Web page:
“Work as a game master and advance neuroscience!” the job ad began. “Are you a modern-day Leonardo DaVinci with a talent for Tetris?”
The candidates were applying for jobs in Professor Sebastian Seung’s new Princeton lab, where neuroscientists are mapping the connections from one brain cell to another. He’s starting by tracing the mouse retina — the part of the central nervous system at the back of the eye that brings the visual world into the brain. When the entire brain is mapped, the result will be a wiring diagram called the connectome, which Seung believes encodes an individual’s identity. Seung described his vision in a popular 2012 book, Connectome.
The brain is a dense place: A space the size of a sugar cube has more connections than the Milky Way has stars. The data required to store a connectome will fill an estimated 75 billion iPads, at 16 gigabytes each. A team of 100 scientists working around the clock would take 500,000 years to map a human brain, Seung’s lab calculated.
To speed up the work, Seung has marshaled thousands of amateur citizen-scientists to do what computers can’t. They are playing an Internet game called EyeWire, developed by Seung’s former MIT graduate student Mark Richardson and launched in 2012. Thin slices of mouse retina have been visualized by microscope at the Max Planck Institute in Germany, and digitized as cubes enclosing a tangled neural jungle. Players compete to connect the branches of the retina’s 1 million neurons.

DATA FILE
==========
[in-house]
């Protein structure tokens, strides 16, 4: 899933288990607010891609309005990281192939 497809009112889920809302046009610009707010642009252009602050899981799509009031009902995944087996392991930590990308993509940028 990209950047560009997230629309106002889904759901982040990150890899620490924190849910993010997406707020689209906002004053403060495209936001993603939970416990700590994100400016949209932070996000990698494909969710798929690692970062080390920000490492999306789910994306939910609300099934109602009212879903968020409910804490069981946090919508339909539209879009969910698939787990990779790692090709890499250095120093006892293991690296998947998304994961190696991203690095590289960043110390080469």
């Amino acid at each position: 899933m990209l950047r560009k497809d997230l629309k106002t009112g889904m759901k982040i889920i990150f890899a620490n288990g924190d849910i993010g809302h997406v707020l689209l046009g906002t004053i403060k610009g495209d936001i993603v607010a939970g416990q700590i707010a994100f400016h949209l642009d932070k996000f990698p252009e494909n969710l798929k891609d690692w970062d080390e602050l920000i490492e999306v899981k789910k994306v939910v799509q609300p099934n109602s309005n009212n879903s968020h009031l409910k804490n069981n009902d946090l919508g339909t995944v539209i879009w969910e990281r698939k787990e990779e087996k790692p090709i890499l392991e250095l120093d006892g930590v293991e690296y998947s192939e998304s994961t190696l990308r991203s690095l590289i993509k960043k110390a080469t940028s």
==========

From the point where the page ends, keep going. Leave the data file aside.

It’s science, but with an online social culture — including chats and happy hours, special competitions to map the trickier cells, prizes, and even neuron naming rights. About 130,000 people from 145 countries have participated so far. “Most of our effort goes into developing our technology,” Seung says, suggesting that his lab more resembles an Internet startup or gaming company than a typical brain lab. “Our work is 1 percent scientific discovery,” he says, “99 percent developing the tools.”
EyeWire’s crowd-sourced brain mapping has resulted in a recent paper in Nature showing how movement is detected by a type of retinal cell in the eye, even before the information goes to the visual cortex. Retinal cells are the brain’s first line of defense: If they process a threat, you can react quickly, before conscious awareness.
Knowing something about how the visual system is implemented, Seung says, informs scientists’ hypotheses about how the brain works. The high-resolution portrait of the retina his lab is drawing will help theorists understand if the algorithms they propose are feasible in the brain’s real circuits, and one day could shed light on mental illness.
To participate in EyeWire, go to https://eyewire.org.